The whole point of copyright law is to increase the production of books, music, and other media so that there is more available for people to enjoy. If copyright is too weak, then there is little incentive to make an expensive move or produce an expensive satellite image because there will be no way to recoup the expenses by selling copies. If copyright is too strong, that will stifle creativity and freedom of speech because all expression depends on prior art that we copy from other. I cannot write this sentence without language that someone else created and a computer interface that someone invented (keyboard & mouse). If people could claim copyright some of these particular phrases, it would stifle my ability to express myself and if someone patented the computer keyboard, then they could charge extra fees for every computer and that would make computing excessively expensive and reduce computer use rather than increasing it.
In the realm of book publishing, a new paper analyzes whether book copyright is too weak or too strong. They find that copyright seems to be too strong and should be shorter because copy-written books are rarely available at all after a short time and then disappear. Once copyright expires, they tend to reappear on the market again. Here is a selection that Freakonomics snipped:
Influential copyright lobbyists presently circle the globe advocating ever longer terms of copyright protection based on this under-exploitation hypothesis–that bad things happen when a copyright expires, the work loses its owner, and it falls into the public domain. By analyzing present distribution patterns of books and music, this article tests the assumption that works will be under-exploited unless they are owned and therefore questions the validity of arguments in favor of copyright term extension…
[Our research] collects data from a random selection of new editions for sale on http://www.amazon.com (“Amazon”) and music found on new movie DVD’s for sale on Amazon. By examining what is for sale “on the shelf,” the analysis of this data reveals a striking finding that directly contradicts the under-exploitation theory of copyright: Copyright correlates significantly with the disappearance of works rather than with their availability. Shortly after works are created and proprietized, they tend to disappear from public view only to reappear in significantly increased numbers when they fall into the public domain and lose their owners. For example, more than twice as many new books originally published in the 1890’s are for sale by Amazon than books from the 1950’s, despite the fact that many fewer books were published in the 1890’s.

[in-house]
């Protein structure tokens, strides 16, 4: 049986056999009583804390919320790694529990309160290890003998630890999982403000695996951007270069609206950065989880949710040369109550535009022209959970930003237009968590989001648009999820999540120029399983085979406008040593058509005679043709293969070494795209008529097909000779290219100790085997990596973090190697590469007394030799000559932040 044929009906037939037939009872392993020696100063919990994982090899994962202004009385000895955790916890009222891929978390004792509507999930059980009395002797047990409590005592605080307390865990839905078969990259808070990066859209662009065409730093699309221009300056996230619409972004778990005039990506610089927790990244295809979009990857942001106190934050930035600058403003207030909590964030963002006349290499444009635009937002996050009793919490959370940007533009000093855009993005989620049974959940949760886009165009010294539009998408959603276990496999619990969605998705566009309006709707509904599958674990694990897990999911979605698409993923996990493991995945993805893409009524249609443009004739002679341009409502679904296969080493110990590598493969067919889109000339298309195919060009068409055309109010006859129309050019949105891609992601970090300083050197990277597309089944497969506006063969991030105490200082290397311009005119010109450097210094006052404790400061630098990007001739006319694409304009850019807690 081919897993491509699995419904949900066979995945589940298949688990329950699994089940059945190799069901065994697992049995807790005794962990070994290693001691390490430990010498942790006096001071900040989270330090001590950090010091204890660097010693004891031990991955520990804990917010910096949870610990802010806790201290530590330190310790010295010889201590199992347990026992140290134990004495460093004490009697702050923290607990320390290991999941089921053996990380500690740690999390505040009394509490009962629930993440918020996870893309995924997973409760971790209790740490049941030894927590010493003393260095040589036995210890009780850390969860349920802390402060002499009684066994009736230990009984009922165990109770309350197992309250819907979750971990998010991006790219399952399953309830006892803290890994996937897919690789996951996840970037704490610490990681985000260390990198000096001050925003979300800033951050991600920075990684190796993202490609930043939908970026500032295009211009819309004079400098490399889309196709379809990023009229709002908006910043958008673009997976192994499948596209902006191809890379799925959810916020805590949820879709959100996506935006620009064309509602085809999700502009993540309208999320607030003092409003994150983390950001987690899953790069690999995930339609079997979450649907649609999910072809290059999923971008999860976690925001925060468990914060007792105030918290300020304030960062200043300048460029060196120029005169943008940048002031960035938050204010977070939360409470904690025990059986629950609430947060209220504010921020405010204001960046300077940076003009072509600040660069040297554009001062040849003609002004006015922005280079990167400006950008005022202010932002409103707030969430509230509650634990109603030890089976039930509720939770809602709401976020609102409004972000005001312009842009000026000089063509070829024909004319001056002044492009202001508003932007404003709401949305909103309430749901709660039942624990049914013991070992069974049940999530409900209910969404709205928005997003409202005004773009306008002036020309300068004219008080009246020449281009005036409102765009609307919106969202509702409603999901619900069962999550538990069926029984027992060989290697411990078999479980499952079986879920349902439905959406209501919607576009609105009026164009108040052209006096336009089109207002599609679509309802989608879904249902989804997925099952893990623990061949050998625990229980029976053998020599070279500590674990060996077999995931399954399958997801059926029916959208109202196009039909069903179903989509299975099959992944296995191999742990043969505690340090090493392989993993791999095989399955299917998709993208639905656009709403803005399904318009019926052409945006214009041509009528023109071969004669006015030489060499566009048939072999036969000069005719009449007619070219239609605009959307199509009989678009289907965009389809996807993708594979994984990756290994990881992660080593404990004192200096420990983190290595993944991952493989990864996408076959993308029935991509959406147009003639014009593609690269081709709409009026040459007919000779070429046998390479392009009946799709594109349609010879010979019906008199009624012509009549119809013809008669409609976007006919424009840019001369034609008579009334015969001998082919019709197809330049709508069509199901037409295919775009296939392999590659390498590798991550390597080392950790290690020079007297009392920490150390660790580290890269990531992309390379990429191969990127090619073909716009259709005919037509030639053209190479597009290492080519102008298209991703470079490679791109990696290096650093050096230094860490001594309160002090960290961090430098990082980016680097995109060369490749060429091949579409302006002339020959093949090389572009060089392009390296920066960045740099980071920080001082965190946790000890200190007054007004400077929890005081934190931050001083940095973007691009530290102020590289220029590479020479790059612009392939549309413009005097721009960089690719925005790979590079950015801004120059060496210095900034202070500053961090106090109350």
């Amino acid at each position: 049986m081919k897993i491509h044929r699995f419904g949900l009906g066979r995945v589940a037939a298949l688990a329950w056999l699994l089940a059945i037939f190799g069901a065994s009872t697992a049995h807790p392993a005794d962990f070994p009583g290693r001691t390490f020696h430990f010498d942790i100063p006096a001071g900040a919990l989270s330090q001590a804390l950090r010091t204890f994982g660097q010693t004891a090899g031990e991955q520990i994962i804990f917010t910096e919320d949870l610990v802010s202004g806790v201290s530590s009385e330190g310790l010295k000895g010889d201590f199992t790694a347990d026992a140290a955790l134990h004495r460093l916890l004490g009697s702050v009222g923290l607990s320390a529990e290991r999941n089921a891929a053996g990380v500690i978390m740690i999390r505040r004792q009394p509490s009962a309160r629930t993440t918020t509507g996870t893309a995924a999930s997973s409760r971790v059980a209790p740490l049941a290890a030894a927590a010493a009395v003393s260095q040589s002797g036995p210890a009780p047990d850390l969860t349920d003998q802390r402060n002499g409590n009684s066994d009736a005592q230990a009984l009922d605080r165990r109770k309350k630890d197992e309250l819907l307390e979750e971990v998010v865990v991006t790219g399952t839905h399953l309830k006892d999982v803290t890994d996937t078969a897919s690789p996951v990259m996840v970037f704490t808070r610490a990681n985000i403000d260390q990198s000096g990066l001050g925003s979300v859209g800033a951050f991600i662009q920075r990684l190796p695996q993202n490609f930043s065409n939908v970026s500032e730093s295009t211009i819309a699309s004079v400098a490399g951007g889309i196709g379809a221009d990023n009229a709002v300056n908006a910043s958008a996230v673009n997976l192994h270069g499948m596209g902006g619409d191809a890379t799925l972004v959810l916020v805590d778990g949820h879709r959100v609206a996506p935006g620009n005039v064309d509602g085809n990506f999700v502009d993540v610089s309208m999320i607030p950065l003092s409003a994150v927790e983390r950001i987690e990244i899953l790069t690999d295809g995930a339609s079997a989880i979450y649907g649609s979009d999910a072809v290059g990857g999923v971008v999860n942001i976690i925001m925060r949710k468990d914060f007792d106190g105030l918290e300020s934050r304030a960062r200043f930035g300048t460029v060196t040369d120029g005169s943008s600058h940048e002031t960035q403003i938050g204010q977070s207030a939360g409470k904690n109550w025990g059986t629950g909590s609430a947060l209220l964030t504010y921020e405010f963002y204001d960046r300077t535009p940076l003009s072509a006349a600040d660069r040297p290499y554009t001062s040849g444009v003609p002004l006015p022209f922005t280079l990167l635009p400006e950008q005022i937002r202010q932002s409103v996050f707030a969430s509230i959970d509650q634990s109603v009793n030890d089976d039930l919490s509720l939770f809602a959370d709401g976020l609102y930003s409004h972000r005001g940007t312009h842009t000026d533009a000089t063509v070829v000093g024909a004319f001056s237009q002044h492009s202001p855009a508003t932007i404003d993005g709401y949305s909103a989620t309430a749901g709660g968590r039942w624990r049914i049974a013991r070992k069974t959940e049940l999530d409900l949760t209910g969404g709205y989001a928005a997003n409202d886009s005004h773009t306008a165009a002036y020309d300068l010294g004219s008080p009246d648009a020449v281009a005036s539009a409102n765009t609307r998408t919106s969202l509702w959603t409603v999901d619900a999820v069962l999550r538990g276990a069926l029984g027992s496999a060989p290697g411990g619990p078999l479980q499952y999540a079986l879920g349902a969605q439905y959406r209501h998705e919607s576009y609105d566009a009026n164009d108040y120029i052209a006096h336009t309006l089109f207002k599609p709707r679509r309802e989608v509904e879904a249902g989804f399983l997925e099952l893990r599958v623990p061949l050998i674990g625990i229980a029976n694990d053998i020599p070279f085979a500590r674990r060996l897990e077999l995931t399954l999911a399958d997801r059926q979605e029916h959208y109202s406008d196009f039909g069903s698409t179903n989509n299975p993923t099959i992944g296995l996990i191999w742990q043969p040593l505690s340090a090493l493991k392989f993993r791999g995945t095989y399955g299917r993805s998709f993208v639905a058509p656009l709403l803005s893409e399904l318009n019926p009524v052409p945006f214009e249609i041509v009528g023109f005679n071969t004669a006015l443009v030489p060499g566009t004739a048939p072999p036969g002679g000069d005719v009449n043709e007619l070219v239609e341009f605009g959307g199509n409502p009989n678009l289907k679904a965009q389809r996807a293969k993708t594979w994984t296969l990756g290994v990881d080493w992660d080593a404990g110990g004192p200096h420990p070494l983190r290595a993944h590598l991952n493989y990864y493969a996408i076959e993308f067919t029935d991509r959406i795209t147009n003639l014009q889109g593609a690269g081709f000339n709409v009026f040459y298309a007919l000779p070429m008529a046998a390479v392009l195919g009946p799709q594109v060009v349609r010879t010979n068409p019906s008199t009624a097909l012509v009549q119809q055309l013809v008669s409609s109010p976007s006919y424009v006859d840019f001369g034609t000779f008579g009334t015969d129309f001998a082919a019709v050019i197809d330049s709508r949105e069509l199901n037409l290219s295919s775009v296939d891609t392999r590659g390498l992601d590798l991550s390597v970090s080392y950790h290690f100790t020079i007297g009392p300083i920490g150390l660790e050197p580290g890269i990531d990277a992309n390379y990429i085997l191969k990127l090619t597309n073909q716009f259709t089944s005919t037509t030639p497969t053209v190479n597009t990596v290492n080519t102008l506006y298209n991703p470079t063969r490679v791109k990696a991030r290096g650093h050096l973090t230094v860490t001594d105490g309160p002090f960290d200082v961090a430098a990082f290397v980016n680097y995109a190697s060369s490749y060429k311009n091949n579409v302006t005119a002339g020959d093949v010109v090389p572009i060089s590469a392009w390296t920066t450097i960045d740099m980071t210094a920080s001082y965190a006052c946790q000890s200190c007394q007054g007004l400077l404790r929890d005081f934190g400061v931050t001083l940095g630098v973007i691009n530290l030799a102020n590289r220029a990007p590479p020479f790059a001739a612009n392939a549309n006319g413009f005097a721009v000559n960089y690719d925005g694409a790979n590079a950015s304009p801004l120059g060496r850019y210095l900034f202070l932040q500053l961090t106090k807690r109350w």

It turns out that books from the 19th century are much easier to find than books from the 20th century because more recent books are copyrighted! Freakonomics comments that:
Heald’s findings speak to a disconnect between politics and economics in copyright law. There are clearly some 20th century works that are quite old (think Mickey Mouse), that have enduring commercial value, and for which their owners (think Disney) carefully study how best to exploit them in a 21st century market. But for the typical older work, no one is paying any attention because demand for the work in the market is low. Books from the 1940s, for instance, are very often out of print and while they may be available in some libraries and in the occasional well-stocked used book store; you or I would have a very hard time tracking one down for purchase.
An economically-rational copyright policy would balance these sorts of works against the very rare works that maintain high demand over long periods of time. Instead, our copyright policy in Congress is driven by the interests of copyright owners such as Disney, for whom longer terms are better and the best copyright term (for their own works, at least) is infinite. At their behest, copyright terms have grown longer and longer—now life of the author plus 70 years. Yet, as Heald suggests, availability to consumers has diminished.